Wearable patch can painlessly deliver medicine through skin without pills or needles

CAMBRIDGE, Mass. — Vaccines without needles and medications for people who can’t stand taking pills could be on the horizon, thanks to a wearable patch which uses sound waves to push drugs through the skin. Recently, scientists have become increasingly interested in drug delivery through skin, but it’s not so easy to execute in practice. Now, Massachusetts Institute of Technology scientists have developed a patch that will hopefully make the process a bit smoother.

“The ease-of-use and high-repeatability offered by this system provides a game-changing alternative to patients and consumers suffering from skin conditions and premature skin aging,” says Canan Dagdeviren, an associate professor in MIT’s Media Lab and the senior author of the study, in a university release. “Delivering drugs this way could offer less systemic toxicity and is more local, comfortable, and controllable.”

Most drugs on the market today are delivered orally or intravenously, and these routes can sometimes interfere with how well the body absorbs these treatments. This new patch works by sending painless ultrasonic waves through the skin to create channels for drugs to pass through.

“The main benefit with skin is that you bypass the whole gastrointestinal tract. With oral delivery, you have to deliver a much larger dose in order to account for the loss that you would have in the gastric system,” explains MIT research assistant, Aastha Shah. “This is a much more targeted, focused modality of drug delivery.”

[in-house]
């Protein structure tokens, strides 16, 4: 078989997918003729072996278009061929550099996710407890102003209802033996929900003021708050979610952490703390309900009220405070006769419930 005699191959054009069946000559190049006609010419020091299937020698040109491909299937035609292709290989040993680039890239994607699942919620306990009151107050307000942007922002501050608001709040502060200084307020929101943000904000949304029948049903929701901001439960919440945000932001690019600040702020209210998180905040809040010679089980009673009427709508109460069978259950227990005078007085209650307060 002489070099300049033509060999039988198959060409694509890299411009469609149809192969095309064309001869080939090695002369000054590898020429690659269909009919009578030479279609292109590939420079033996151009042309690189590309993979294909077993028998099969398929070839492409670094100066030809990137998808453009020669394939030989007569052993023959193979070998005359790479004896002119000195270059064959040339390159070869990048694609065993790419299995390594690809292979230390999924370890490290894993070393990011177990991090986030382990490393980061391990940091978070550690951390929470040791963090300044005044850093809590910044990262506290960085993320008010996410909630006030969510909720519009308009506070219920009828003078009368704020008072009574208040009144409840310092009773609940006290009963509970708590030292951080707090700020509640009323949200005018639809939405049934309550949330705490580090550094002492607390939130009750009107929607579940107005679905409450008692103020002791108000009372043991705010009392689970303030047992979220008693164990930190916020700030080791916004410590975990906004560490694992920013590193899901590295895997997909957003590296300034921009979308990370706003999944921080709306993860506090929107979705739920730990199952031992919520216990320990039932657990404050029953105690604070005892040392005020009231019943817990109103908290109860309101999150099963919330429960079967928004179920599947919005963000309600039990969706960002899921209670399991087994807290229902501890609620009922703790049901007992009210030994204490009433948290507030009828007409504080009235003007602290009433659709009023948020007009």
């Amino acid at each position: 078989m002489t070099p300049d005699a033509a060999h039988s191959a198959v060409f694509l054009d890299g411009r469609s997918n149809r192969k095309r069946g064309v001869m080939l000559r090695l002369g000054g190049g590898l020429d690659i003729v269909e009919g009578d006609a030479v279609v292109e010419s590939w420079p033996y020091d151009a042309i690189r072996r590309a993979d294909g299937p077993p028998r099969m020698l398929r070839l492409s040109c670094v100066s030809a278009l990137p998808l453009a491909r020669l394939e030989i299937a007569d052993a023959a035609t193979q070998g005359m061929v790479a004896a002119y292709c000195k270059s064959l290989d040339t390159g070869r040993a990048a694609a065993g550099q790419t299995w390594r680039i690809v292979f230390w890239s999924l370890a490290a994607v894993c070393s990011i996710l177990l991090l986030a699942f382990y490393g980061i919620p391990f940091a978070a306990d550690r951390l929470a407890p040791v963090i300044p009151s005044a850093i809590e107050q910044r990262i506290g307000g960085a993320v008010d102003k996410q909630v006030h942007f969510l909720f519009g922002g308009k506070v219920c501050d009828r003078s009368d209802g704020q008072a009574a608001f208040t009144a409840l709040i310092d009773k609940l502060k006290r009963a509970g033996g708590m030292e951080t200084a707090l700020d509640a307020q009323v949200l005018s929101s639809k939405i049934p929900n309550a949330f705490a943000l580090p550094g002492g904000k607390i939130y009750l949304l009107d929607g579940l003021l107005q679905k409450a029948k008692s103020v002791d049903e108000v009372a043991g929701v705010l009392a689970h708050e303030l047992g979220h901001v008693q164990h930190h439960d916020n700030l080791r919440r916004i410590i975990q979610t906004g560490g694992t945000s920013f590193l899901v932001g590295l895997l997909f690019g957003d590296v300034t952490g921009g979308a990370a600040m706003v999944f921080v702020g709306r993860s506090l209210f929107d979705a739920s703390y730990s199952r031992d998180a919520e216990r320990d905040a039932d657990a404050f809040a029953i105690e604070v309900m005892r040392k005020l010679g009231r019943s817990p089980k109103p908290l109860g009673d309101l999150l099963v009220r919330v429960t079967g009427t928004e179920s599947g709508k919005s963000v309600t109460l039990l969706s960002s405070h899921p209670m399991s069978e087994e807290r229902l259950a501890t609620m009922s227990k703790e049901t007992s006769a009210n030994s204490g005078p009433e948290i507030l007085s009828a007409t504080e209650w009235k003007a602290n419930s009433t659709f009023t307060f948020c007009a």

MIT ultrasound patch on a woman's face.
MIT researchers have developed a wearable patch that applies painless ultrasonic waves to the skin, creating tiny channels that drugs can pass through. CREDIT: MIT

The patch works 12 times faster than micro-needling!

The team’s device is embedded with disc-shaped piezoelectric transducers, which use crystals to convert electric energy into mechanical energy. Each disc sits inside of a polymeric cavity that contains dissolved drug molecules in a solution. Once an electric current is applied, the piezoelectric parts create pressure in the fluid that generate bubbles to burst against the skin and penetrate the outer layer. The patch itself is made of PDMS, which is a silicone-based polymer that can stick to skin without tape.

To test things out, the researchers used niacinamide, a B vitamin commonly found in sunscreen and moisturizers, on pig skin. They found that the amount that went through the skin using the patch was 26 times higher than the amount that could pass without it. They then compared these results to micro-needling, which can deliver drugs using a collection of small needles. The patch beat this method as well. In fact, the same amount of niacinamide that took six hours to get through the skin using microneedles only took 30 minutes with the ultrasound patch.

The team is now shifting focus to optimizing the product so they can begin testing it out on humans in the future. They also hope to repeat the same experiments with larger drug molecules.

“After we characterize the drug penetration profiles for much larger drugs, we would then see which candidates, like hormones or insulin, can be delivered using this technology, to provide a painless alternative for those who are currently bound to self-administer injections on a daily basis,” Shah says.

The findings are published in the journal Advanced Materials.

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About the Author

Shyla Cadogan, RD

Shyla Cadogan is a DMV-Based acute care Registered Dietitian. She holds specialized interests in integrative nutrition and communicating nutrition concepts in a nuanced, approachable way.

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